CLINE v. OKLAHOMA COALITION FOR REPRODUCTIVE JUSTICE
In 2011, the Oklahoma state legislature passed a bill that restricts the use of abortion-inducing drugs to the uses described on their Federal Drug Administration (FDA) labels. The law criminalizes the use of these drugs in alternative combinations, known as “off-label uses,” that have been found to produce safer, less costly abortions. Before the law took effect, the Oklahoma Coalition for Reproductive Justice and Nova Health Systems sued the state in state district court and sought an injunction to prohibit enforcement of the law. They argued that the law effectively banned abortions in violation of both the state and federal constitutions. The state district court held the law unconstitutional and the state officials appealed to the Oklahoma Supreme Court. The Oklahoma Supreme Court held that the state law conflicted with Supreme Court rulings that protected a woman’s right to seek an abortion and was therefore unconstitutional.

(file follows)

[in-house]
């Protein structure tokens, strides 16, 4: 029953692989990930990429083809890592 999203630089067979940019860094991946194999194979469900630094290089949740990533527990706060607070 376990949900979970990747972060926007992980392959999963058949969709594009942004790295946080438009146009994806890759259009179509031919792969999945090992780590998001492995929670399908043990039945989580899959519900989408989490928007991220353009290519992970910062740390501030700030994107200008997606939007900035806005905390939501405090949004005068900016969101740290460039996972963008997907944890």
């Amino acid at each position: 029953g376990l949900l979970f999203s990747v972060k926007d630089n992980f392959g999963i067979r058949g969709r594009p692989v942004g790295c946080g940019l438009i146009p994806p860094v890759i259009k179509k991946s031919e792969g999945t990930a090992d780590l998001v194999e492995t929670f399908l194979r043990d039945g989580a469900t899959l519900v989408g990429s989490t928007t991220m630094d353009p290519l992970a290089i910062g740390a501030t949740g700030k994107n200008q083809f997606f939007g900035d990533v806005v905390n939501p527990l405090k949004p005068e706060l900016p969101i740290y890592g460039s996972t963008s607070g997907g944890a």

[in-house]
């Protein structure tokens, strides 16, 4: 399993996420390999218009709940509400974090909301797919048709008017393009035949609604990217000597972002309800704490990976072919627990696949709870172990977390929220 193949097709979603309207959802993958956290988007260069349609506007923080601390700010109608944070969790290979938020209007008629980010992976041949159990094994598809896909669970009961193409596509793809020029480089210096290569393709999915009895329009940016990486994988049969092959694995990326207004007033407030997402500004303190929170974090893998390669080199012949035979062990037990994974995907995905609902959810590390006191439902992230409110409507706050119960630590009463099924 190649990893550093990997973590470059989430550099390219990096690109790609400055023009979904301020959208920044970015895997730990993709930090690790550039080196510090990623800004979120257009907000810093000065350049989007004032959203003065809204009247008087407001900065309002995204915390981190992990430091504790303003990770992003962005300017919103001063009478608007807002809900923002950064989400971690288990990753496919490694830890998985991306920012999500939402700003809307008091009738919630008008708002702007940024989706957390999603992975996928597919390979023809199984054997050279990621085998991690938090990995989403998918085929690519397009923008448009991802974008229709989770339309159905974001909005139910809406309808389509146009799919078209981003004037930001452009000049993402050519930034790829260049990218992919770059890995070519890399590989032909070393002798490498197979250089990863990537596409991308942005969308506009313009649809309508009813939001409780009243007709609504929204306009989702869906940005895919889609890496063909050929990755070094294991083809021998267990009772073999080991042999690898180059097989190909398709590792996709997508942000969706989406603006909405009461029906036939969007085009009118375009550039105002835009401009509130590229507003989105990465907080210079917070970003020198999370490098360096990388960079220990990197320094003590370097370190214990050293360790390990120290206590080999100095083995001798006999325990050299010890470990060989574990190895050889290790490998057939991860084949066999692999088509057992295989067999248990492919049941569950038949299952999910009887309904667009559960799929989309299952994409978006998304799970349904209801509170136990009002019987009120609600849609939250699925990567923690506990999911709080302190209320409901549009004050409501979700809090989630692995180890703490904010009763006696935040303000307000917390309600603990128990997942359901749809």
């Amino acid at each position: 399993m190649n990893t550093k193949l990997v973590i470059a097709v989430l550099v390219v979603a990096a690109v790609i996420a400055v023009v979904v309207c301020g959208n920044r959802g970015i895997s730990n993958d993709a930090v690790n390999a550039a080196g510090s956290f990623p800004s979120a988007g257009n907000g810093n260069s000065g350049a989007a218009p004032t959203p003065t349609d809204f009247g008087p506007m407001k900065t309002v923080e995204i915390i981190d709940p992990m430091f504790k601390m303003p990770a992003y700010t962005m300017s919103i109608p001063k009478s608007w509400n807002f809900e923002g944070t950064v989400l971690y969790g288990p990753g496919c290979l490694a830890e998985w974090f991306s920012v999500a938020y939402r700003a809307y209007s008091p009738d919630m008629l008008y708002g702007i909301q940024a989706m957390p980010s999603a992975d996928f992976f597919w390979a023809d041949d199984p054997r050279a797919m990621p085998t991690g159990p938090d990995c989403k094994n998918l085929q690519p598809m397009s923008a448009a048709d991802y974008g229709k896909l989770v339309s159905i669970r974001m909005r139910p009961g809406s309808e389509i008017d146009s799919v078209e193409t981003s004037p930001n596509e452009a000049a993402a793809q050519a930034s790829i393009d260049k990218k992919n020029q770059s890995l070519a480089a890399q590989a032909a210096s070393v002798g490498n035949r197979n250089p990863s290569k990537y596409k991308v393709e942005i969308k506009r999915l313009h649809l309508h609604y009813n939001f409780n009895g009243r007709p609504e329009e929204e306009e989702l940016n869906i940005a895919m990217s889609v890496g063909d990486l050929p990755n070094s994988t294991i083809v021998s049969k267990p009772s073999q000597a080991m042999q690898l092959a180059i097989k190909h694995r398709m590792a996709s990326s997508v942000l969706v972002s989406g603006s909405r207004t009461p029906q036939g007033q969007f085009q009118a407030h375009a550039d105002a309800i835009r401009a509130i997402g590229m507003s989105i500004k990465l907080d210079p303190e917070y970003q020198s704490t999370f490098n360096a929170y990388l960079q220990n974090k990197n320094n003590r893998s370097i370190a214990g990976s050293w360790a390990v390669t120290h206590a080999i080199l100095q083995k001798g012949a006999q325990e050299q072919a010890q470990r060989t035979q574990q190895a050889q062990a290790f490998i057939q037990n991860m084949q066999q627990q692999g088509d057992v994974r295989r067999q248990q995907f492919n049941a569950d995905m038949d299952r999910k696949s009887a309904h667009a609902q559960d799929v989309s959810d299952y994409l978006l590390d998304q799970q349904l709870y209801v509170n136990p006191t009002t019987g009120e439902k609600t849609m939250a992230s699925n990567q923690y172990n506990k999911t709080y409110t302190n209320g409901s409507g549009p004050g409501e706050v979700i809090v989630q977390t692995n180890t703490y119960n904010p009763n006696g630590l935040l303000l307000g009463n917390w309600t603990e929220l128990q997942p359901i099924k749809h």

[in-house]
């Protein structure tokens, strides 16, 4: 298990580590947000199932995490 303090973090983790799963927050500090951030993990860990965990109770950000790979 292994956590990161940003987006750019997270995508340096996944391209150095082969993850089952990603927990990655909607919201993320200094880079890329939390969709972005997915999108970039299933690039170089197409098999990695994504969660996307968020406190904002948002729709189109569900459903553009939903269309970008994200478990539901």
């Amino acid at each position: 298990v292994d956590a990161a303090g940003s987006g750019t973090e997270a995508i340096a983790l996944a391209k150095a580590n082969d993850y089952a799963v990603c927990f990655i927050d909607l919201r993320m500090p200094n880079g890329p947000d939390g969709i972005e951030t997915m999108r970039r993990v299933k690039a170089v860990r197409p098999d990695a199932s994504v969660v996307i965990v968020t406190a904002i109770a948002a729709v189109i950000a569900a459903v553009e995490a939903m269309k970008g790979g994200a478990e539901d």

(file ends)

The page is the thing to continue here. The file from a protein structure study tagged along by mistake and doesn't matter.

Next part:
Did the Oklahoma Supreme Court err in holding that the state law restricting the administration of abortion-inducing drugs to the uses described on their FDA labels conflicts with Supreme Court rulings that protect a woman’s constitutional right to seek an abortion?
Unanswered. In a per curiam opinion, the Court dismissed the case as improvidently granted.